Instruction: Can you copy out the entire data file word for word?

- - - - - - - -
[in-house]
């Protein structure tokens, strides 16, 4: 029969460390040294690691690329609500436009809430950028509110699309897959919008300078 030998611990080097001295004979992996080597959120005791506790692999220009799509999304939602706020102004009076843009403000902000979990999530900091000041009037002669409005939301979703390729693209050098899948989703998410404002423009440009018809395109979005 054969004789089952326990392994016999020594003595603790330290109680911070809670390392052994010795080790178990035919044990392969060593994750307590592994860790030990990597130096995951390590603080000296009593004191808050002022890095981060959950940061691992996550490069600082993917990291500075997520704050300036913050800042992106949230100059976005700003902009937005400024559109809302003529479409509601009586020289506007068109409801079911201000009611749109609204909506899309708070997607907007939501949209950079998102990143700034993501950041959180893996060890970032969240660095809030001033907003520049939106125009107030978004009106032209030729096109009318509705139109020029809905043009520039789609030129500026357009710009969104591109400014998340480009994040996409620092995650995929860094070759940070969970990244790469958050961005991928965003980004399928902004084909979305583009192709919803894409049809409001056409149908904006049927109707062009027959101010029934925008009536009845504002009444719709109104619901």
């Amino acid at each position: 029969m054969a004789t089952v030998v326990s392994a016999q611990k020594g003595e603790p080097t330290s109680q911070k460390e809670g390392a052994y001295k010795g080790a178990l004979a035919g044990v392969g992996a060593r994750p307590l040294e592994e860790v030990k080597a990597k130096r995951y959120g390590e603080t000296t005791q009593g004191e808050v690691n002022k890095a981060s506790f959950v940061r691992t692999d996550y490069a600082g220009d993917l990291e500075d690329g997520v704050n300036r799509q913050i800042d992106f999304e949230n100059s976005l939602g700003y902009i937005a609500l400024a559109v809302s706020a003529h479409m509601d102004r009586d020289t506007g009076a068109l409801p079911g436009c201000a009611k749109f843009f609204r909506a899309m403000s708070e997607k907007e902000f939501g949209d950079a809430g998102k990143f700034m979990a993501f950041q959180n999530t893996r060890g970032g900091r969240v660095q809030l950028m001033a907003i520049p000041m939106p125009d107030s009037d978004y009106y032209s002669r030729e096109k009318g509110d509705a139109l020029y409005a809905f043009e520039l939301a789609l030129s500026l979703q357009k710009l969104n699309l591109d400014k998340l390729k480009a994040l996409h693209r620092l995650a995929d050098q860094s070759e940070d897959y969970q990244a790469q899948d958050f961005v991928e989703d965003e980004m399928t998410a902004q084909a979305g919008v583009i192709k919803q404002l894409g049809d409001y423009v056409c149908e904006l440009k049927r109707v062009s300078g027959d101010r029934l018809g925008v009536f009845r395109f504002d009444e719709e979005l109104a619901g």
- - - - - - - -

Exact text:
[in-house]
């Protein structure tokens, strides 16, 4: 029969460390040294690691690329609500436009809430950028509110699309897959919008300078 030998611990080097001295004979992996080597959120005791506790692999220009799509999304939602706020102004009076843009403000902000979990999530900091000041009037002669409005939301979703390729693209050098899948989703998410404002423009440009018809395109979005 054969004789089952326990392994016999020594003595603790330290109680911070809670390392052994010795080790178990035919044990392969060593994750307590592994860790030990990597130096995951390590603080000296009593004191808050002022890095981060959950940061691992996550490069600082993917990291500075997520704050300036913050800042992106949230100059976005700003902009937005400024559109809302003529479409509601009586020289506007068109409801079911201000009611749109609204909506899309708070997607907007939501949209950079998102990143700034993501950041959180893996060890970032969240660095809030001033907003520049939106125009107030978004009106032209030729096109009318509705139109020029809905043009520039789609030129500026357009710009969104591109400014998340480009994040996409620092995650995929860094070759940070969970990244790469958050961005991928965003980004399928902004084909979305583009192709919803894409049809409001056409149908904006049927109707062009027959101010029934925008009536009845504002009444719709109104619901």
């Amino acid at each position: 029969m054969a004789t089952v030998v326990s392994a016999q611990k020594g003595e603790p080097t330290s109680q911070k460390e809670g390392a052994y001295k010795g080790a178990l004979a035919g044990v392969g992996a060593r994750p307590l040294e592994e860790v030990k080597a990597k130096r995951y959120g390590e603080t000296t005791q009593g004191e808050v690691n002022k890095a981060s506790f959950v940061r691992t692999d996550y490069a600082g220009d993917l990291e500075d690329g997520v704050n300036r799509q913050i800042d992106f999304e949230n100059s976005l939602g700003y902009i937005a609500l400024a559109v809302s706020a003529h479409m509601d102004r009586d020289t506007g009076a068109l409801p079911g436009c201000a009611k749109f843009f609204r909506a899309m403000s708070e997607k907007e902000f939501g949209d950079a809430g998102k990143f700034m979990a993501f950041q959180n999530t893996r060890g970032g900091r969240v660095q809030l950028m001033a907003i520049p000041m939106p125009d107030s009037d978004y009106y032209s002669r030729e096109k009318g509110d509705a139109l020029y409005a809905f043009e520039l939301a789609l030129s500026l979703q357009k710009l969104n699309l591109d400014k998340l390729k480009a994040l996409h693209r620092l995650a995929d050098q860094s070759e940070d897959y969970q990244a790469q899948d958050f961005v991928e989703d965003e980004m399928t998410a902004q084909a979305g919008v583009i192709k919803q404002l894409g049809d409001y423009v056409c149908e904006l440009k049927r109707v062009s300078g027959d101010r029934l018809g925008v009536f009845r395109f504002d009444e719709e979005l109104a619901g």